Kim Jong-un calls South “principal enemy,” adding new weight to familiar epithet

Posted on : 2024-01-11 16:43 KST Modified on : 2024-01-11 16:43 KST
Kim said North Korea has “no intention of avoiding a war” if necessary
North Korea’s state-run Rodong Sinmun reported on Jan. 10, 2024, that leader Kim Jong-un toured and inspected key munitions factories on Jan. 8-9. (KCNA/Yonhap)
North Korea’s state-run Rodong Sinmun reported on Jan. 10, 2024, that leader Kim Jong-un toured and inspected key munitions factories on Jan. 8-9. (KCNA/Yonhap)

North Korean leader Kim Jong-un declared South Korea to be the “principal enemy” of the North while conducting inspections of major munitions factories on Monday and Tuesday, state media reported. 
While there have been instances in which North Korean officials have called the South their “principal enemy,” this is the first time that Kim publicly voiced such sentiments himself.
“The historic time has come at last when we should define as a state most hostile toward the Democratic People’s Republic of Korea the entity called the Republic of Korea (ROK) which has pursued a history of vicious confrontation with bloodshot eyes to overthrow our regime and social system for nearly 80 years,” Kim said, according to a report by the Workers’ Party of Korea-run Rodong Sinmun on Wednesday.

“What the DPRK should prioritize in the relations with the hostile state running high fever in arms buildup while inciting the confrontation posture with the former is to bolster up the military capabilities for self-defence and the nuclear war deterrent first of all,” he continued. 
Kim went on to elaborate that if the South “dares attempt to use armed forces against the DPRK or threaten its sovereignty and security and such opportunity comes, we will have no hesitation in annihilating the ROK by mobilizing all means and forces in our hands.”

“We would by no means unilaterally bring a great event by the overwhelming strength in the Korean peninsula but we have no intention of avoiding a war as well,” he continued.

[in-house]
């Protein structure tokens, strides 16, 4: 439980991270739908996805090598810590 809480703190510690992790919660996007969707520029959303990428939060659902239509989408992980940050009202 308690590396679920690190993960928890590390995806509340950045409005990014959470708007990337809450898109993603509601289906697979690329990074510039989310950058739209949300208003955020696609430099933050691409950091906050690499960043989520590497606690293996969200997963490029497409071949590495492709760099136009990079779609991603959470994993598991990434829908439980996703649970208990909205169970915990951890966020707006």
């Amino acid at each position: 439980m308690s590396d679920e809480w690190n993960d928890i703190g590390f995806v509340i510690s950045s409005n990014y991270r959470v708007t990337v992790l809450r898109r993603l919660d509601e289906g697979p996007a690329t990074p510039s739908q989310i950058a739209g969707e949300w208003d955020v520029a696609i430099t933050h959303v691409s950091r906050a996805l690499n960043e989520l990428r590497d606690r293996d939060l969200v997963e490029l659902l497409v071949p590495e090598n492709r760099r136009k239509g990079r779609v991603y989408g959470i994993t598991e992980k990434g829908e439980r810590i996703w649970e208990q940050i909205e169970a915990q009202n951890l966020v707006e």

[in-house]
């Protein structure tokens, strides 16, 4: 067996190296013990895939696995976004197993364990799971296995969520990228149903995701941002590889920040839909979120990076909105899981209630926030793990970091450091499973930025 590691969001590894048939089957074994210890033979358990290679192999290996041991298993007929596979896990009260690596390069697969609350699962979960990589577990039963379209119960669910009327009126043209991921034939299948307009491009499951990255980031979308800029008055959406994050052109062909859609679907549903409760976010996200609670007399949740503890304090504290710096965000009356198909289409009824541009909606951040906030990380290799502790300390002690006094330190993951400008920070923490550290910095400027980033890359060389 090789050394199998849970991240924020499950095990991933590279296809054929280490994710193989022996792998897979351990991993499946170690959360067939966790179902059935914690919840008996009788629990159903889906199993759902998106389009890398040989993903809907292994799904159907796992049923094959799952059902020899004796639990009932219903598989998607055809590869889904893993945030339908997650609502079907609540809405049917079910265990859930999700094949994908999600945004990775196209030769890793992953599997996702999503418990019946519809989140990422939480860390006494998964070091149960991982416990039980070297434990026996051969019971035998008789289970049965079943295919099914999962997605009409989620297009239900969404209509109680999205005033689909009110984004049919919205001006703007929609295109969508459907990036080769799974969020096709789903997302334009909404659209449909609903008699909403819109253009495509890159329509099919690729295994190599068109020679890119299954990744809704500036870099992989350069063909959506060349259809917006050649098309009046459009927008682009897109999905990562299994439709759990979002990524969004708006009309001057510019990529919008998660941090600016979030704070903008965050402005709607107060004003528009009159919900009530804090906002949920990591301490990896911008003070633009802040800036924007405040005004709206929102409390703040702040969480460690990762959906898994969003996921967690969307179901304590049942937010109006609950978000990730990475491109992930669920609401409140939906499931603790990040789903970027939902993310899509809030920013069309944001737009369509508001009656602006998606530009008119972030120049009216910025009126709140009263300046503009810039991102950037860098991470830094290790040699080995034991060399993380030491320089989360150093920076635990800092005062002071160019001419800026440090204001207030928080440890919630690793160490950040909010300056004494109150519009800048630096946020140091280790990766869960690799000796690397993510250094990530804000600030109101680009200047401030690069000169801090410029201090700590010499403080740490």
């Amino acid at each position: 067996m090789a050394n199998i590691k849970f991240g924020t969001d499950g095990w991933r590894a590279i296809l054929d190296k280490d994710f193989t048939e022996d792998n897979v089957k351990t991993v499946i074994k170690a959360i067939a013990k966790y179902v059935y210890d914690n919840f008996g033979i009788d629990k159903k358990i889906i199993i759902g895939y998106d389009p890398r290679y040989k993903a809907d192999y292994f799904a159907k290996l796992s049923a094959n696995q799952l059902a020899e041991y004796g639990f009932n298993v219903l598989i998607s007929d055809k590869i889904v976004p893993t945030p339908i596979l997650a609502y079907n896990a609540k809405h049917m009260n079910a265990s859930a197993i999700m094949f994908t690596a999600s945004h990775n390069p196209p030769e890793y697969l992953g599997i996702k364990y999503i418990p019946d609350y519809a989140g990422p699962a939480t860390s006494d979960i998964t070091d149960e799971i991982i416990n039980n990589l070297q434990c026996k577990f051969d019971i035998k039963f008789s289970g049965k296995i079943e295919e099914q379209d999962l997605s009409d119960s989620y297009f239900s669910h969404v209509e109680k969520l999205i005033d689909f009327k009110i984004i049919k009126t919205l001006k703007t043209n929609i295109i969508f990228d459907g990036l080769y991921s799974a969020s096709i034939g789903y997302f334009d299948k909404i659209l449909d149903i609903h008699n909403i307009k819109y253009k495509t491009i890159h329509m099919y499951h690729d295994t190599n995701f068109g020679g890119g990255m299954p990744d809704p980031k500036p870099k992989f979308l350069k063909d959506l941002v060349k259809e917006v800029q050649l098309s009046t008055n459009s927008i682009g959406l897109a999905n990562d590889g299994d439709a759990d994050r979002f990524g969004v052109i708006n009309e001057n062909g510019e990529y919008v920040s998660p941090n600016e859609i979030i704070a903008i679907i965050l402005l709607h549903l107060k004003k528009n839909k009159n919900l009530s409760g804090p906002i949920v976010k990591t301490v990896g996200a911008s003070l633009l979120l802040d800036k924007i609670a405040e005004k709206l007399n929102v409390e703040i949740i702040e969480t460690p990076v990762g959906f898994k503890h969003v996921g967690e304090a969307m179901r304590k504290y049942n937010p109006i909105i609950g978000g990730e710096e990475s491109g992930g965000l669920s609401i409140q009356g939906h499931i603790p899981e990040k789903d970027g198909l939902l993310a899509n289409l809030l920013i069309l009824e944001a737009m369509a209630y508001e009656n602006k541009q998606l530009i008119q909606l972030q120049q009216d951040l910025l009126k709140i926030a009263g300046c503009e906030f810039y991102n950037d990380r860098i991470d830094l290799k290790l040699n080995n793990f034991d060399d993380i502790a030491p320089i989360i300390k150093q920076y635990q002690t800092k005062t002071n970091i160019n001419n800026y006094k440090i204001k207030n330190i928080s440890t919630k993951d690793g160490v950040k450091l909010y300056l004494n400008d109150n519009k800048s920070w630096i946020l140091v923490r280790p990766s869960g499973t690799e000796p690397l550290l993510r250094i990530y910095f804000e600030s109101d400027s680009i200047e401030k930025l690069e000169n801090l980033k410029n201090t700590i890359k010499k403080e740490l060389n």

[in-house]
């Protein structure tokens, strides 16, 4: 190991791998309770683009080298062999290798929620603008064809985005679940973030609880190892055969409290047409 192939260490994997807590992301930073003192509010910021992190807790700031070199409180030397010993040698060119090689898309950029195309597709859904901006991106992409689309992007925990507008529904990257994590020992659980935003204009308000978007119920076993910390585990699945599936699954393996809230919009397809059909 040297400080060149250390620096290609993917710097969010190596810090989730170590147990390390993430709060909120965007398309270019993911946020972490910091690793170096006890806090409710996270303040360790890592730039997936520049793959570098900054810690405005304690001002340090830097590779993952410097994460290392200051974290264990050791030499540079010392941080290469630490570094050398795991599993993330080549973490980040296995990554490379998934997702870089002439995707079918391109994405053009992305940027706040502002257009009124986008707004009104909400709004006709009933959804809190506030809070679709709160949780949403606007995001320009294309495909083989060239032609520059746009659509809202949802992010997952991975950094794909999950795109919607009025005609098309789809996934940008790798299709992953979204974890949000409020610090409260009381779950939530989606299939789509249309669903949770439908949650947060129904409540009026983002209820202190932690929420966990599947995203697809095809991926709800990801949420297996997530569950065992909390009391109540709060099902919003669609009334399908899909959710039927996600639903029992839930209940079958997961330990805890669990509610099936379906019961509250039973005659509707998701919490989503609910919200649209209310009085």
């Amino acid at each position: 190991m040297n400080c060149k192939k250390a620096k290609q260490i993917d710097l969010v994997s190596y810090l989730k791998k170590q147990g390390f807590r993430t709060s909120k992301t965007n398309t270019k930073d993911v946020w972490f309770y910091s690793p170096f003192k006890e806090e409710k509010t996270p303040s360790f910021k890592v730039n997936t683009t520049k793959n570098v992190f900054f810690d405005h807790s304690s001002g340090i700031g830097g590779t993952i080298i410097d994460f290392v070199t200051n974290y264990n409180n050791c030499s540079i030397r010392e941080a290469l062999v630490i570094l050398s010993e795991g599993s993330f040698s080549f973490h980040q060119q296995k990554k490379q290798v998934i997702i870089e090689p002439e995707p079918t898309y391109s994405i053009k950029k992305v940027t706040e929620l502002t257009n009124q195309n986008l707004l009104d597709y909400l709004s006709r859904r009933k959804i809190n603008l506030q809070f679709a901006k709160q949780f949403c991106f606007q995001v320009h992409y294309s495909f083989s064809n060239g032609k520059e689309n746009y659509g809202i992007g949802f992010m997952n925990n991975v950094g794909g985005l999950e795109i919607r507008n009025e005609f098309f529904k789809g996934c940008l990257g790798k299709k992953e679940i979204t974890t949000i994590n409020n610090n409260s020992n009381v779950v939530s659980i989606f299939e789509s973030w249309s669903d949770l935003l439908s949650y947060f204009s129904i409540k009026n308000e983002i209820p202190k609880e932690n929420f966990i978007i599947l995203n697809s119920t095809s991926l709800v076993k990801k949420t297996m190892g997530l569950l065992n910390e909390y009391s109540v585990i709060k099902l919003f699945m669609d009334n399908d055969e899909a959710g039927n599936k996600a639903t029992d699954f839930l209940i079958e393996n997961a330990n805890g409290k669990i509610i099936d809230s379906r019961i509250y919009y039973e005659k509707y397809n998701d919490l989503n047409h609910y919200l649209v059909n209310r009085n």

Kim’s use of the phrases “the ROK clan is our principal enemy” and “annihilating the ROK” are in line with the declaration he made during the enlarged plenary meeting of the Workers’ Party of Korea late last month concerning the “fundamental turnabout” in its affairs with the South.
During the meeting, he characterized the relations between the two Koreas as having been “completely fixed into the relations between two states hostile to each other and the relations between two belligerent states,” rather than a homogeneous nation tied by blood. 
At the meeting he went on to instruct the North’s military to “rapidly respond to any possible nuclear crisis and put continuous spurs to the preparations for a great event to suppress the whole territory of south Korea by mobilizing all physical means and forces including nuclear forces in contingency.”
Kim’s emphasis on North Korea’s hostile stance towards South Korea is leading to heightened tensions on the peninsula.
However, the North’s labeling of South Korea as the “principal enemy” is nothing new.
In a speech during a national meeting on emergency disease control in August 2022, Kim Yo-jong, the vice department director of the Workers’ Party, called “the south Korean puppets” the “invariable principal enemy” of the North.
Kim Jong-un also declared the “puppet forces” of the South “our undoubted enemy” during the sixth plenary session of the eighth Central Committee of the Workers’ Party of Korea (Dec. 26-31, 2022).
In addition, there are precedents that show how North Korea’s wording changes according to the political climate.
On June 19, 2020, directly after the North blew up the inter-Korean liaison office, a commentary run by the Korea Central News Agency claimed, “The south Korean authorities are the very chief culprit who compelled the DPRK to completely shut down all contact channels with south Korea on the unwavering principle concerning the main enemy.”
However, on April 5, 2022, a year and ten months after that commentary, Kim Yo-Jong released a press statement declaring, “We have already clarified that south Korea is not our principal enemy.”
This goes to show that there’s no ruling out the possibility that North Korea will retract its stance on South Korea being its “principal enemy.”
South Korea’s Ministry of Foreign Affairs dismissed Kim’s declaration as mere “wordplay,” stating that, “North Korea is bringing up unfounded claims about ‘annihilating’ South Korea despite the South never having instigated military attacks on the North.”

By Lee Je-hun, senior staff writer

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